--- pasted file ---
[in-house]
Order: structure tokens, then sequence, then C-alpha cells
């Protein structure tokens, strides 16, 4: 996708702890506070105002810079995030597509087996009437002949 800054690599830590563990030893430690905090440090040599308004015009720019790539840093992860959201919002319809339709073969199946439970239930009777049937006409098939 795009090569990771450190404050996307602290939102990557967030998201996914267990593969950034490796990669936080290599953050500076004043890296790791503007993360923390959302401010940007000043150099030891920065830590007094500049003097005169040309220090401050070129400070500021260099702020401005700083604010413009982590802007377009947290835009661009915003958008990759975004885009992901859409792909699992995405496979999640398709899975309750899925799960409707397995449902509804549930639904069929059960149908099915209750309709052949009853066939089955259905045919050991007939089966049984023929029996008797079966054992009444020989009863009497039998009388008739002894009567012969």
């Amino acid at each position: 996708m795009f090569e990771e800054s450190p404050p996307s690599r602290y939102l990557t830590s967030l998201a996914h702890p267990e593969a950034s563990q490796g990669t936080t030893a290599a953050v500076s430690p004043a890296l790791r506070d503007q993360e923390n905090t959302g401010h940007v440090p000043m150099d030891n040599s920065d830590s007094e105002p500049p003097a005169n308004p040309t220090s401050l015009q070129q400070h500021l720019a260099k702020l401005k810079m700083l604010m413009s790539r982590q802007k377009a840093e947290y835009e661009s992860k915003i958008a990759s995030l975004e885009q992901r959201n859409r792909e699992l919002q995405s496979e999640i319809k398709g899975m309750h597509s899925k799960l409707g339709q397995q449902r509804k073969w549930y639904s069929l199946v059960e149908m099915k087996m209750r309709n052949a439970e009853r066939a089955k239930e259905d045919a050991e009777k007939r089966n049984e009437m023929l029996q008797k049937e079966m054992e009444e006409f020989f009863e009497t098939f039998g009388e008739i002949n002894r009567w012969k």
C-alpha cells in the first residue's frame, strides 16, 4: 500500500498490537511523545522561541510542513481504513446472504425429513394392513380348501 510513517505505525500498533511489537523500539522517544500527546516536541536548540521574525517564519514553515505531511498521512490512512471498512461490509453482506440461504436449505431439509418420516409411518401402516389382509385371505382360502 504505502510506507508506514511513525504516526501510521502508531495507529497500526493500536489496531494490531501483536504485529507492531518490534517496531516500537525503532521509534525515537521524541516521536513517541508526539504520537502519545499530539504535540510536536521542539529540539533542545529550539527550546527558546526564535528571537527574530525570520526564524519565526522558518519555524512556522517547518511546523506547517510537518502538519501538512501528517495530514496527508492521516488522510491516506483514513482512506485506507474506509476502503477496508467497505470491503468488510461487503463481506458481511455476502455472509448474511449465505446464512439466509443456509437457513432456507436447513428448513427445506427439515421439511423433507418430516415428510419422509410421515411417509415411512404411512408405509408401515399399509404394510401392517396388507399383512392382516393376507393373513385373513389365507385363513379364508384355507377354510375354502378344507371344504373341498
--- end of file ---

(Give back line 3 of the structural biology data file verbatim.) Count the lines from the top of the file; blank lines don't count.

């Protein structure tokens, strides 16, 4: 996708702890506070105002810079995030597509087996009437002949 800054690599830590563990030893430690905090440090040599308004015009720019790539840093992860959201919002319809339709073969199946439970239930009777049937006409098939 795009090569990771450190404050996307602290939102990557967030998201996914267990593969950034490796990669936080290599953050500076004043890296790791503007993360923390959302401010940007000043150099030891920065830590007094500049003097005169040309220090401050070129400070500021260099702020401005700083604010413009982590802007377009947290835009661009915003958008990759975004885009992901859409792909699992995405496979999640398709899975309750899925799960409707397995449902509804549930639904069929059960149908099915209750309709052949009853066939089955259905045919050991007939089966049984023929029996008797079966054992009444020989009863009497039998009388008739002894009567012969």